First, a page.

Protesters take to the water, slow work at Glacier site

Several protesters in kayaks, canoes and other boats took to the waters off of Maury Island Tuesday and Wednesday in an effort to disrupt work at Glacier Northwest's pier-building site in the final days of the corporation's construction window.

Organizers of the flotilla said their effort on Tuesday was successful. They were in the water for more than five hours, forcing Glacier to stop pile-driving by kayaking directly adjacent to a huge steel tube a crew was working on. The crew eventually tied the tube down and suspended its efforts.

On Wednesday, however, crews continued to work directly above kayakers, prompting an outcry from organizers who said workers were endangering a peaceful effort.

"They're showing a complete and utter disregard for human life," organizer John Sellers said late Wednesday afternoon. "I'm just completely awestruck at how little regard they have for their own safety record and for Islanders engaged in a peaceful demonstration."

Pete Stoltz, permit coordinator for Glacier Northwest and the corporation's key spokesman, could not be reached late Wednesday. But earlier in the day, he dismissed the protesters' action as a publicity stunt. He also said they were breaking the law, entering an active work site where signs ask boaters to not come within 200 feet.

"We know this project has been intensely scrutinized for over 10 years. ... All the courts that have looked at it .. have determined that the decisions made were appropriate and that the project will not harm Puget Sound, endangered species or the Island," Stoltz said. "And these attempts to get media attention are simply an opportunity to broadcast more of these claims that are not supported by the facts."

The protest Tuesday involved a small flotilla of boats and kayaks. At its height, 15 boats were in the water and about 20 people were participating.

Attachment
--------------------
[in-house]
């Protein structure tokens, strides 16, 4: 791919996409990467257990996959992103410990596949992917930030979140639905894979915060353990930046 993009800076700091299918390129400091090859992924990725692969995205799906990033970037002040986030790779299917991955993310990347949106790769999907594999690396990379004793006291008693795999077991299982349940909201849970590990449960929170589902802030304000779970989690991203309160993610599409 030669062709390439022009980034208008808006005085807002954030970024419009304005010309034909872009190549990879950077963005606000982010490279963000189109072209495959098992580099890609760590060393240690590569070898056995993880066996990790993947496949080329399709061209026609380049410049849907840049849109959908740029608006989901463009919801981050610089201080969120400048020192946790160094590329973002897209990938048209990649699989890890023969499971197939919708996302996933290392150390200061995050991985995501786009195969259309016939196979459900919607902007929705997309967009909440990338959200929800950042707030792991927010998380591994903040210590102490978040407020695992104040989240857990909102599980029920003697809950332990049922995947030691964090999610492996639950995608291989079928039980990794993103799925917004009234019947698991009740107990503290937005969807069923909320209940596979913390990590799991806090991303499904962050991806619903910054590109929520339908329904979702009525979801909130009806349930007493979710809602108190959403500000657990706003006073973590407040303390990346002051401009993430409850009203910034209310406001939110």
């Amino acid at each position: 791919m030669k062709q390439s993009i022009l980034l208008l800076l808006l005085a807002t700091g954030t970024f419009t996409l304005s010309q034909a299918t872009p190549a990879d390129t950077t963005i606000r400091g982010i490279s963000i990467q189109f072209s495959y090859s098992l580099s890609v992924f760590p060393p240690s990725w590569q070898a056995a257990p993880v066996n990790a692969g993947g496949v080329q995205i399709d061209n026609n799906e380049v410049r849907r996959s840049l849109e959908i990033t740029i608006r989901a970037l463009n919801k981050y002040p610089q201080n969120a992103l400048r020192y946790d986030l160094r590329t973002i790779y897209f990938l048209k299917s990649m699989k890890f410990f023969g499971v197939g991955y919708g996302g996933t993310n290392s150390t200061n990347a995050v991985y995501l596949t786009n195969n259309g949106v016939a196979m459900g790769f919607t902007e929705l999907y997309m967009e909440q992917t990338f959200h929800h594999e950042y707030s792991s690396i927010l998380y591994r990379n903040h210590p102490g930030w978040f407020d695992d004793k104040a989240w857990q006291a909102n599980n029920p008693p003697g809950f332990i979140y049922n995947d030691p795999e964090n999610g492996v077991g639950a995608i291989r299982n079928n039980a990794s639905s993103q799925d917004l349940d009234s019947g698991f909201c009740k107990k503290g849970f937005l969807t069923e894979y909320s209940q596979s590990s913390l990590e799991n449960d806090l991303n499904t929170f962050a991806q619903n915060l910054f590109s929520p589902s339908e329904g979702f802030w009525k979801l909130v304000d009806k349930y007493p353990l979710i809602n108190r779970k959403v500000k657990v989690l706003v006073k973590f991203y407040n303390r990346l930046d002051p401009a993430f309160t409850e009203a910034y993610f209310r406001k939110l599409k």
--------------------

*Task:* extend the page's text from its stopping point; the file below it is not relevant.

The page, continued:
Some carried signs strapped to their backs: "What about our future?" and "Yes we can."

Several of the protesters were young people who have grown up on Vashon.

"I'm out here to protect my home and to protect the orcas and the salmon and the Sound," said Audrey Kellogg, 20, who was raised on Vashon.

Ravenna Koenig, home on break from Barnard College, said it was a bit nerve-racking to kayak right beneath the work but added that she felt no animosity towards the workers.

"They're doing a job, and we're doing what we think is our job," she said.

Stoltz said the company suspended its pile-driving on Tuesday because of the proximity of the kayakers.

"They're going right under heavy equipment," he said. "Obviously we stopped, because we can't take risks with people's safety."

On Wednesday, according to protesters, it was a different story.

At one point, kayakers were directly underneath steel platform suspended by a crane and holding two workers who were welding one of the pilings.

"Our Island is responding with courage and resolve," said Bill Moyer of the Backbone Campaign, one of the organizers of the protest.

The effort comes at the end of Glacier's construction window. The company has to stop work today because of in-water construction restrictions that go into place tomorrow to protect spawning herring and other fish.

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